Although initially developed as cartels of independently owned and operated clubs joining to produce a sports product for spectator consumption, professional sports leagues have emerged as monopolies wielding significant economic power. By increasing revenue-sharing practices, and thus attempting to align owner interests, leagues have become single-business entities that maximize wealth for the league as a whole. Over the past four decades, the National Football League has implemented such practices to become the most popular team sport in North America. Using agency theory, this paper examines how the NFL's former commissioner, Pete Rozelle, and the League Executive Committee used these practices in order to increase League revenues and decrease opportunistic behavior by team owners. However, certain owners continue to act entrepreneurially, to the detriment of the League as a whole. This behavior is congruent with the tenets of agency theory, which contend that interests will diverge within a principal-agent relationship (e.g., the NFL— NFL teams). Until such time that team owners realize that the welfare of the other League clubs, along with their competitive equality, is paramount in retaining interest in and producing the League product, professional sports leagues will continue to be plagued with problems such as unnecessary franchise relocations and other acts of maverick owners.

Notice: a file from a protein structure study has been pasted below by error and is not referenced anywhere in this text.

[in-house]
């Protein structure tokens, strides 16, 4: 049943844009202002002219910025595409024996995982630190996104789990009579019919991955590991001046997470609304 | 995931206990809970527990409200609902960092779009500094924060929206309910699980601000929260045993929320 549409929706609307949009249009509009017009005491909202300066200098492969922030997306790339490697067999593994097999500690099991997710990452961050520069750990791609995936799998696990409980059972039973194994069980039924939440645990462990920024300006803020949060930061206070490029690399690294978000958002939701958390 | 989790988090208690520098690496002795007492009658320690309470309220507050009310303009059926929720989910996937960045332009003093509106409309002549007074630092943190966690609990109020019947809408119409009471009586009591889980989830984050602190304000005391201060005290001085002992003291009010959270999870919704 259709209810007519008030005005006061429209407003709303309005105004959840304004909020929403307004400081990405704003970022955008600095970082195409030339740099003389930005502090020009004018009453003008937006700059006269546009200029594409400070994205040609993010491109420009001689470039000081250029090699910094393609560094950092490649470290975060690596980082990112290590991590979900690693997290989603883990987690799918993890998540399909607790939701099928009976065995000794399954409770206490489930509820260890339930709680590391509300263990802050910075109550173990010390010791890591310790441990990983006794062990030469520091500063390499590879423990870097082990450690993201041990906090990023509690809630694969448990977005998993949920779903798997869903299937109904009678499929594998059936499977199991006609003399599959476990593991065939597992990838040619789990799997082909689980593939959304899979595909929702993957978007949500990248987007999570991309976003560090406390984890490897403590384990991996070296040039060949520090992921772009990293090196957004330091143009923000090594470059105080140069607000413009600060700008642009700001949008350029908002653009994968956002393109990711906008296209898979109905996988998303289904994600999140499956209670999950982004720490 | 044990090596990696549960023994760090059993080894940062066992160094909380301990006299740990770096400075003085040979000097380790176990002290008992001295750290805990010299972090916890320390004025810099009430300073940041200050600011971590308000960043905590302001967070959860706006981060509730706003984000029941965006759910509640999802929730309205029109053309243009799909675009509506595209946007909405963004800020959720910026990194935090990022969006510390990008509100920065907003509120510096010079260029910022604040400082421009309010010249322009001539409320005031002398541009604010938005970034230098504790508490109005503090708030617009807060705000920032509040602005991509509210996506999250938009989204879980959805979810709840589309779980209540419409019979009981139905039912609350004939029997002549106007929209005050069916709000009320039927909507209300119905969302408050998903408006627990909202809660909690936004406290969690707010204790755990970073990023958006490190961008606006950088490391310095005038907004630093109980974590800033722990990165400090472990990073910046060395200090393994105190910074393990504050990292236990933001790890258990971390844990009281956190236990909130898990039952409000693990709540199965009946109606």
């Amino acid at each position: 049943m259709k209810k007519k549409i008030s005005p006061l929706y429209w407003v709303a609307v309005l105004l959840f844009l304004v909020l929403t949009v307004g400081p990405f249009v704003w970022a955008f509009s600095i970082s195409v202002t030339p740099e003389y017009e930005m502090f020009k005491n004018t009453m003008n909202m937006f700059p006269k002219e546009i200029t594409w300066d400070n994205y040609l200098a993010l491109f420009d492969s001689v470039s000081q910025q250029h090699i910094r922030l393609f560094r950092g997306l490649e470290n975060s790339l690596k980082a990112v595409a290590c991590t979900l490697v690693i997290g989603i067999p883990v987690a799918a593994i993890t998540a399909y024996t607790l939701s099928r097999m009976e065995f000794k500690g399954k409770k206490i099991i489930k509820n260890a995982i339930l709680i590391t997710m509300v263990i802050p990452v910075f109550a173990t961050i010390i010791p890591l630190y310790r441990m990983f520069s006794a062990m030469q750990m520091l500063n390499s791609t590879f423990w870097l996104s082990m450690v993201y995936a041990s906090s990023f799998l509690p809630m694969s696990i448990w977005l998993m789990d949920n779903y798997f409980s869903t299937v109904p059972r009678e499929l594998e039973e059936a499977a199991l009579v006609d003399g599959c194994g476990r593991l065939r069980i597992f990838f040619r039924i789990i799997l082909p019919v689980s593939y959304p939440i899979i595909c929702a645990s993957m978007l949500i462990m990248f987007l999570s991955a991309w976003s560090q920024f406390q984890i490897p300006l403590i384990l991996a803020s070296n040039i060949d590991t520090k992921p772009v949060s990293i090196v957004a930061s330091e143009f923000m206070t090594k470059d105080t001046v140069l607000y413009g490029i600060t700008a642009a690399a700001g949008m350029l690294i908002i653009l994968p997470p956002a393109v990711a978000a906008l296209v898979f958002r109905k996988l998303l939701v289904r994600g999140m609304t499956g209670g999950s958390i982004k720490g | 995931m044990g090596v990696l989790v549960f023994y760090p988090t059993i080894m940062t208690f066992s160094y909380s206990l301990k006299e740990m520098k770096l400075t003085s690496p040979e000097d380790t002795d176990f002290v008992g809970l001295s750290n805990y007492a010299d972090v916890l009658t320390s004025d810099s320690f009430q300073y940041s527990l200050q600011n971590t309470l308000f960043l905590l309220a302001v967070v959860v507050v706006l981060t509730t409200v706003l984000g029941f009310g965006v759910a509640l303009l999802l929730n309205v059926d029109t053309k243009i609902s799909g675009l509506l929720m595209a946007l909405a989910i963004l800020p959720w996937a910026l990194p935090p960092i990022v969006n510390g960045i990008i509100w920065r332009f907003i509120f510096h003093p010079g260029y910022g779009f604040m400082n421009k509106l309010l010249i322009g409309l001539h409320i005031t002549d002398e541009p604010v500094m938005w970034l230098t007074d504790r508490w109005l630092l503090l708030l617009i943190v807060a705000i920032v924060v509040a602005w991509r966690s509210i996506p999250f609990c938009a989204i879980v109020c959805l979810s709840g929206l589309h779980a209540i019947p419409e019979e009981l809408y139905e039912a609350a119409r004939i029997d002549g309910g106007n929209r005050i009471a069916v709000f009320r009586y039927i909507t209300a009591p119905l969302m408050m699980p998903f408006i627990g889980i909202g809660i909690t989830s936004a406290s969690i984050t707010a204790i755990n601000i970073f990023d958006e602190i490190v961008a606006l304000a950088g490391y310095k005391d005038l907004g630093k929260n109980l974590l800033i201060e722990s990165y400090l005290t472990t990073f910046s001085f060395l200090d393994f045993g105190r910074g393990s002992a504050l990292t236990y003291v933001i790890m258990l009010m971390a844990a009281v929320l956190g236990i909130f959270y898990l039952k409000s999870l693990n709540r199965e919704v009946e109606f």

Chen Chen and Daniel S. Mason
This study examines how leadership in non-Western sporting contexts has been represented in the mainstream (Western) sport management literature. A postcolonialism-informed critical discourse analysis, focusing on the locus of enunciation of each selected representation, reveals the limitations of current mainstream leadership studies in explaining phenomena in non-Western sport contexts and in fostering a comprehensive, multilayered understanding of globalization of sport. Thus, it is imperative to consider what leadership in sport means in local contexts outside the West and having multiple narratives of sport and sport leadership is therefore necessary. To illustrate this, we introduce a discussion of Indigenous leadership perspectives based on studies conducted in Indigenous communities, present ways in which Indigenous Peoples understand leadership differently from the conventional definitions, and suggest some opportunities for research. We conclude with examples in the literature where authors have been theoretically and methodologically reflexive when explaining local issues in peripheral contexts.
Laura Misener and Daniel S. Mason
This article examines the coalitions undergirding comprehensive sport-centered growth agendas in three cities actively pursuing sporting event development strategies: Edmonton, Canada; Manchester, United Kingdom; and Melbourne, Australia. Using DiGaetano and Klemanski’s (1999) study of modes of urban governance as a starting point, we review each city’s urban political economy, urban governing agenda, and urban governing alliances. We then discuss whether coalitions in each of the cities can be identified as regimes, by examining the conditions required for the presence of regimes developed by Dowding (2001). Results suggest the presence of regimes in each city, which can be best described using Stoker and Mossberger’s (1994) symbolic regime, developed in their typology of regimes for cross-national research. However, the cities differ slightly, with Edmonton exhibiting the characteristics of a progressive version of a symbolic regime, whereas Manchester and Melbourne more closely resemble urban revitalization regimes.
Laura Misener and Daniel S. Mason